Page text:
It’s truly impressive when you move into an overhead view of the battlefield and see all of the blue or red dots moving around, each of them an individual soldier played by a real human. I used a Freetalk Everyman universal serial bus headset for Skype so that I could listen and talk during the online play. The sound quality was surprisingly good for an online game. I could hear my cohorts talk, though there was no one in command in the rounds I played.

With MAG, the battles can take on a much larger scale and even require organized strategy. For instance, players need to capture certain strongpoints on a map in order to move closer to victory. They can fire artillery barrages at the enemy, prompting air strikes against the artillery from the other side. But the air strikes won’t be effective unless the infantry advances and takes out the other side’s antiaircraft missiles. If the infantry advances far enough, then reinforcements can spawn closer to the action and make resupply easier. These actions require so much strategy that it means that the soldiers and the squads that they belong to have to be guided by smart human commanders.

The character outfits are customizable. You can decorate your character and it shows up inside the game. You can create five “loadouts,” or collections of gear that your soldier can use in different combat situations. You can create a loadout for a medic, for instance, or a sniper. You can arm yourself for close combat, electronics hacking, marksmanship, heavy support, or explosives — whatever you want.

If you choose heavy weaponry, you have more firepower, but you’ll move slower. You get to spend a fixed number of points tricking out the character; that equalizes the game since everybody gets equal treatment. This is all fairly standard in multiplayer combat. If you work your way up to level 15, you can become a squad leader, who can be in charge of eight soldiers at a time. As a squad leader, you can assign objectives to your players and give them a leadership bonus in the fighting when you are near them. You can gain double experience points if you fight as a group. That’s one of the things the game designers have done to avoid a free-for-all Lord of the Flies environment.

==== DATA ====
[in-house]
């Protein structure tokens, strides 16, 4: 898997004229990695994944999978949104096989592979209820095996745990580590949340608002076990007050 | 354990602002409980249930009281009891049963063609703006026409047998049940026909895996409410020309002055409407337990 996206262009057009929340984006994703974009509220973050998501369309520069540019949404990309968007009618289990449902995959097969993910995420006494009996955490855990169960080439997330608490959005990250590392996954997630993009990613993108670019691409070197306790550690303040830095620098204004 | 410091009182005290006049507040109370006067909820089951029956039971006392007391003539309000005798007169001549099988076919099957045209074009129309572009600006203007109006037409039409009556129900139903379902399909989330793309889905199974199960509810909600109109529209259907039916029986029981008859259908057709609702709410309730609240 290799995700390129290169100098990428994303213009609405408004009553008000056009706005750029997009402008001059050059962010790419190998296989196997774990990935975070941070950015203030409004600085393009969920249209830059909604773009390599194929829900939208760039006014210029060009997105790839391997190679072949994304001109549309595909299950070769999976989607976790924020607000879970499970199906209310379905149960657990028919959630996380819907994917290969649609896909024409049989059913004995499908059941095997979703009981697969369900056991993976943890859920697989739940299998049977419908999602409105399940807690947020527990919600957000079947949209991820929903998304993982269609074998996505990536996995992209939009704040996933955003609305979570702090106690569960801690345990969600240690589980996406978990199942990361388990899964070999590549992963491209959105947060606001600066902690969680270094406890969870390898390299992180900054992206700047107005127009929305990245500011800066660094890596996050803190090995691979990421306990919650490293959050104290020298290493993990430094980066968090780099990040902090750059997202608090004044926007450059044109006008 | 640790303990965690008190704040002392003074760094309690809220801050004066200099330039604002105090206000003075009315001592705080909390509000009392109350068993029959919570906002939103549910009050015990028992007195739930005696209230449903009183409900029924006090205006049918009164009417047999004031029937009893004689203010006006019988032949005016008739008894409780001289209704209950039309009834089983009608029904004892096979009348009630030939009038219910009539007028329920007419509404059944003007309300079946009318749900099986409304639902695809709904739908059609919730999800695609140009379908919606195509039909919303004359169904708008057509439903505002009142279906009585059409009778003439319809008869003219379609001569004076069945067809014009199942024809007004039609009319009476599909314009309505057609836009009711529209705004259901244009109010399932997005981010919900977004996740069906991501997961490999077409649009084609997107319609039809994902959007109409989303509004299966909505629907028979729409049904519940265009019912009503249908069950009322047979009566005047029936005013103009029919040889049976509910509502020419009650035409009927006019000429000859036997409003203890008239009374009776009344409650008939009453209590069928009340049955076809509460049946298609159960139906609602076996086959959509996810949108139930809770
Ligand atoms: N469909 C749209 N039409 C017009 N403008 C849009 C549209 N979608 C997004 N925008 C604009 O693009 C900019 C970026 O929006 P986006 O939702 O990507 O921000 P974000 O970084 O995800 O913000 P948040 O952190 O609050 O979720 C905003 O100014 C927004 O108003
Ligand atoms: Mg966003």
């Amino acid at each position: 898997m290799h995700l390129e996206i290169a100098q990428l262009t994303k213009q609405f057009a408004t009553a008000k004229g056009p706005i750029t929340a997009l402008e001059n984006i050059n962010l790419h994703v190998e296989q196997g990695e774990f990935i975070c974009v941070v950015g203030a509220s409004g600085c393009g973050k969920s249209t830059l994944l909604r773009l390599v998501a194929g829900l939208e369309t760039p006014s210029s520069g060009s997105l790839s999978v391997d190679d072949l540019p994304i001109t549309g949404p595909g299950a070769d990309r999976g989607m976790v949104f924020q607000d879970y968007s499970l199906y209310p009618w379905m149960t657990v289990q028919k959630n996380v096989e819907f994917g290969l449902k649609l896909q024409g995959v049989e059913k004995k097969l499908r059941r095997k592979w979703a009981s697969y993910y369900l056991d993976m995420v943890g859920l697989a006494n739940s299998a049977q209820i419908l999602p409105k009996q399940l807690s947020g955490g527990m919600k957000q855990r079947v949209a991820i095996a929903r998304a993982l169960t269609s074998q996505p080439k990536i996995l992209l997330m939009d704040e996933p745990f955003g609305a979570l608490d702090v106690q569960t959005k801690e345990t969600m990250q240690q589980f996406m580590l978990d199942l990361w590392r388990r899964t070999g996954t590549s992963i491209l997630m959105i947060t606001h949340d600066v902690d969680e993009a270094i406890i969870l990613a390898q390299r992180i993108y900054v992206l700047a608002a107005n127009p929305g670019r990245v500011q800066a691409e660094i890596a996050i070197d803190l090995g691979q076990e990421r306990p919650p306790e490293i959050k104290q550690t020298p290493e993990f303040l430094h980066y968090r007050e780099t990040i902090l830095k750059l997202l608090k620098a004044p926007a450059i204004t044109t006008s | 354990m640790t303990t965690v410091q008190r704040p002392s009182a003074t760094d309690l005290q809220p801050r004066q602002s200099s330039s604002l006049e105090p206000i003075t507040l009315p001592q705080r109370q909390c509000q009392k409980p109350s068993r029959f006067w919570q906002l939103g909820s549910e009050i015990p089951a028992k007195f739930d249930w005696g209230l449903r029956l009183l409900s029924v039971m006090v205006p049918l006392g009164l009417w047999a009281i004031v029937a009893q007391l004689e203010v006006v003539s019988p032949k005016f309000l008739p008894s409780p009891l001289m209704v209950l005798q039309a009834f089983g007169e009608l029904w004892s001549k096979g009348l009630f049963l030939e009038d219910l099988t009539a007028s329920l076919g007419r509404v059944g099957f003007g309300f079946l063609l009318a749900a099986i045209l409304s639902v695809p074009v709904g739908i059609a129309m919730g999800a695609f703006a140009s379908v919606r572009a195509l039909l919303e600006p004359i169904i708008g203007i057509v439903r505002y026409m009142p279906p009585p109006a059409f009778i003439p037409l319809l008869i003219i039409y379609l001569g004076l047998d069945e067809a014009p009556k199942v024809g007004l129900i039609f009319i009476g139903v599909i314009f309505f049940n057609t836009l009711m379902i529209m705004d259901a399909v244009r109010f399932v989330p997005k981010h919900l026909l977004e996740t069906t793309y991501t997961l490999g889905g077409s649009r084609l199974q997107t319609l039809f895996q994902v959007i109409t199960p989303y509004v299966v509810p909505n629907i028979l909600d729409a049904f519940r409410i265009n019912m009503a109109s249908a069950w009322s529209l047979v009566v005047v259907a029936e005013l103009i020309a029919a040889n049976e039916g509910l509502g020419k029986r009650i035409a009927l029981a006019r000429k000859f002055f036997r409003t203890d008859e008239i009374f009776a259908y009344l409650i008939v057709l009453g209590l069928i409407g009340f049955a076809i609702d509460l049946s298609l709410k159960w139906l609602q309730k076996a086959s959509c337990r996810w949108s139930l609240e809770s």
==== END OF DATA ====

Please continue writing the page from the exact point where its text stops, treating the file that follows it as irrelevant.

At 350 leadership points, you can become a platoon leader, in charge of four squads, or 32 soldiers. The highest rank is Officer in Charge, who can lead 128 soldiers. In the beta, there were six maps available, but in the final game, there are five play modes and 15 maps. You can also take time to train while offline in the final game.

There are vehicles in the game which you can control, such as an armored personnel carrier. If you move the vehicle around on the map, it can become a mobile spawn point, which means it’s the place where soldiers respawn after they die.

Your character advances based on experience points. If you level up enough, you can create your own clan, a kind of virtual posse of players who fight together. You can unlock goodies that help you fight better, such as a gun grip that gives you better aim. At any given time during the action, you can look up stats on which side is winning and who has the most kills.

I’ve been playing a lot of Modern Warfare 2 multiplayer lately. So my shooting skills are probably more advanced than the average neophyte. By the third game that I played on MAG, I managed to get eight kills and die only nine times. We’ll see if I can actually get much better. Leveling up is fast; after just a few rounds, I was ranked at No. 3 in the game’s hierarchy of experience.

I’d like to hear some feedback about how this game experience evolves as players level up and become high-ranking commanders. For now, kudos to Sony for doing a game that no one else has been willing to do.